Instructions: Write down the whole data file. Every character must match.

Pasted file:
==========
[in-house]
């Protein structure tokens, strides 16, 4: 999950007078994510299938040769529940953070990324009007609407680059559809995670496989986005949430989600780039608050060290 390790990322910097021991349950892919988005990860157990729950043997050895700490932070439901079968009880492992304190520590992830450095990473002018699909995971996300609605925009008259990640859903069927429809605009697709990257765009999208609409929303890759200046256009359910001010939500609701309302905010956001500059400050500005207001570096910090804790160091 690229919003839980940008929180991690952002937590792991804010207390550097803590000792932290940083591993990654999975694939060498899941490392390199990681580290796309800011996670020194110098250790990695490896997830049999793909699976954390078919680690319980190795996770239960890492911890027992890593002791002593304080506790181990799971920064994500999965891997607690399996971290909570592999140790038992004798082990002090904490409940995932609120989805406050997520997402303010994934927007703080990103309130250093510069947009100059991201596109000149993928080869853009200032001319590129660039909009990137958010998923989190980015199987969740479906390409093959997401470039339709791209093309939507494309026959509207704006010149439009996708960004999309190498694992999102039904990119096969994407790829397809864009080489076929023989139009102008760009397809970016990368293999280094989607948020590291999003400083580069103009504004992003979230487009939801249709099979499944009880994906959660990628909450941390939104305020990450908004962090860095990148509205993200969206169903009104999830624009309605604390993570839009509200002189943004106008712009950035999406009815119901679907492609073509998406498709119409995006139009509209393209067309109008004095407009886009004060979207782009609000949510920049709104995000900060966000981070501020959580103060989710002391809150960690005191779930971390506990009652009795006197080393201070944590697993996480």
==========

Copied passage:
[in-house]
């Protein structure tokens, strides 16, 4: 999950007078994510299938040769529940953070990324009007609407680059559809995670496989986005949430989600780039608050060290 390790990322910097021991349950892919988005990860157990729950043997050895700490932070439901079968009880492992304190520590992830450095990473002018699909995971996300609605925009008259990640859903069927429809605009697709990257765009999208609409929303890759200046256009359910001010939500609701309302905010956001500059400050500005207001570096910090804790160091 690229919003839980940008929180991690952002937590792991804010207390550097803590000792932290940083591993990654999975694939060498899941490392390199990681580290796309800011996670020194110098250790990695490896997830049999793909699976954390078919680690319980190795996770239960890492911890027992890593002791002593304080506790181990799971920064994500999965891997607690399996971290909570592999140790038992004798082990002090904490409940995932609120989805406050997520997402303010994934927007703080990103309130250093510069947009100059991201596109000149993928080869853009200032001319590129660039909009990137958010998923989190980015199987969740479906390409093959997401470039339709791209093309939507494309026959509207704006010149439009996708960004999309190498694992999102039904990119096969994407790829397809864009080489076929023989139009102008760009397809970016990368293999280094989607948020590291999003400083580069103009504004992003979230487009939801249709099979499944009880994906959660990628909450941390939104305020990450908004962090860095990148509205993200969206169903009104999830624009309605604390993570839009509200002189943004106008712009950035999406009815119901679907492609073509998406498709119409995006139009509209393209067309109008004095407009886009004060979207782009609000949510920049709104995000900060966000981070501020959580103060989710002391809150960690005191779930971390506990009652009795006197080393201070944590697993996480």